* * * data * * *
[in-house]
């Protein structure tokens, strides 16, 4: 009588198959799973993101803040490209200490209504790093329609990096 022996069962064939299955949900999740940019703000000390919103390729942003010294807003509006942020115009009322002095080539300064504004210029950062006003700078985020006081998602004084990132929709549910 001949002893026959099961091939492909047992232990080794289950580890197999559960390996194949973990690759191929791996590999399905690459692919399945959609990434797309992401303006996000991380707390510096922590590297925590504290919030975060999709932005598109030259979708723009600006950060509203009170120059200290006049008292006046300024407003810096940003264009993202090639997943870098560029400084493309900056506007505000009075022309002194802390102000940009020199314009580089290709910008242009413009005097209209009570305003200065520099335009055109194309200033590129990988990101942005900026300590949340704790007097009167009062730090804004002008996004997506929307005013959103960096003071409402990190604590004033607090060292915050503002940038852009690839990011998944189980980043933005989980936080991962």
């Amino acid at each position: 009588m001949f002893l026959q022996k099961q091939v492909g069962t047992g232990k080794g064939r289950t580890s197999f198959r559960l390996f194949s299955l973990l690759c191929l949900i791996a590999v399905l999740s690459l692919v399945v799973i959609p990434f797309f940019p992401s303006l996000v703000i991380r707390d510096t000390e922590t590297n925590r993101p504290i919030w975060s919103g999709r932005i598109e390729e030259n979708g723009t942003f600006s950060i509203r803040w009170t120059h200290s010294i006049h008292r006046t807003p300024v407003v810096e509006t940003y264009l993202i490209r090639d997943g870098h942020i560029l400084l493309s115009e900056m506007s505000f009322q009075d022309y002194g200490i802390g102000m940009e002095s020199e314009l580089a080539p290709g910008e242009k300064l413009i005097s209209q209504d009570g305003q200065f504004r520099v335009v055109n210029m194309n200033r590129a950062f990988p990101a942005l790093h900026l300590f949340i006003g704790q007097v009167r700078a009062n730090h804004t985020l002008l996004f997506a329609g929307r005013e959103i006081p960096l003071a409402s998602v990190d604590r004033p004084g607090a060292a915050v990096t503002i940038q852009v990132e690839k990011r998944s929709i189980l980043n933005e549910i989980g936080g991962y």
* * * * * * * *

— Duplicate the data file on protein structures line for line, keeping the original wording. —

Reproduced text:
[in-house]
């Protein structure tokens, strides 16, 4: 009588198959799973993101803040490209200490209504790093329609990096 022996069962064939299955949900999740940019703000000390919103390729942003010294807003509006942020115009009322002095080539300064504004210029950062006003700078985020006081998602004084990132929709549910 001949002893026959099961091939492909047992232990080794289950580890197999559960390996194949973990690759191929791996590999399905690459692919399945959609990434797309992401303006996000991380707390510096922590590297925590504290919030975060999709932005598109030259979708723009600006950060509203009170120059200290006049008292006046300024407003810096940003264009993202090639997943870098560029400084493309900056506007505000009075022309002194802390102000940009020199314009580089290709910008242009413009005097209209009570305003200065520099335009055109194309200033590129990988990101942005900026300590949340704790007097009167009062730090804004002008996004997506929307005013959103960096003071409402990190604590004033607090060292915050503002940038852009690839990011998944189980980043933005989980936080991962």
């Amino acid at each position: 009588m001949f002893l026959q022996k099961q091939v492909g069962t047992g232990k080794g064939r289950t580890s197999f198959r559960l390996f194949s299955l973990l690759c191929l949900i791996a590999v399905l999740s690459l692919v399945v799973i959609p990434f797309f940019p992401s303006l996000v703000i991380r707390d510096t000390e922590t590297n925590r993101p504290i919030w975060s919103g999709r932005i598109e390729e030259n979708g723009t942003f600006s950060i509203r803040w009170t120059h200290s010294i006049h008292r006046t807003p300024v407003v810096e509006t940003y264009l993202i490209r090639d997943g870098h942020i560029l400084l493309s115009e900056m506007s505000f009322q009075d022309y002194g200490i802390g102000m940009e002095s020199e314009l580089a080539p290709g910008e242009k300064l413009i005097s209209q209504d009570g305003q200065f504004r520099v335009v055109n210029m194309n200033r590129a950062f990988p990101a942005l790093h900026l300590f949340i006003g704790q007097v009167r700078a009062n730090h804004t985020l002008l996004f997506a329609g929307r005013e959103i006081p960096l003071a409402s998602v990190d604590r004033p004084g607090a060292a915050v990096t503002i940038q852009v990132e690839k990011r998944s929709i189980l980043n933005e549910i989980g936080g991962y």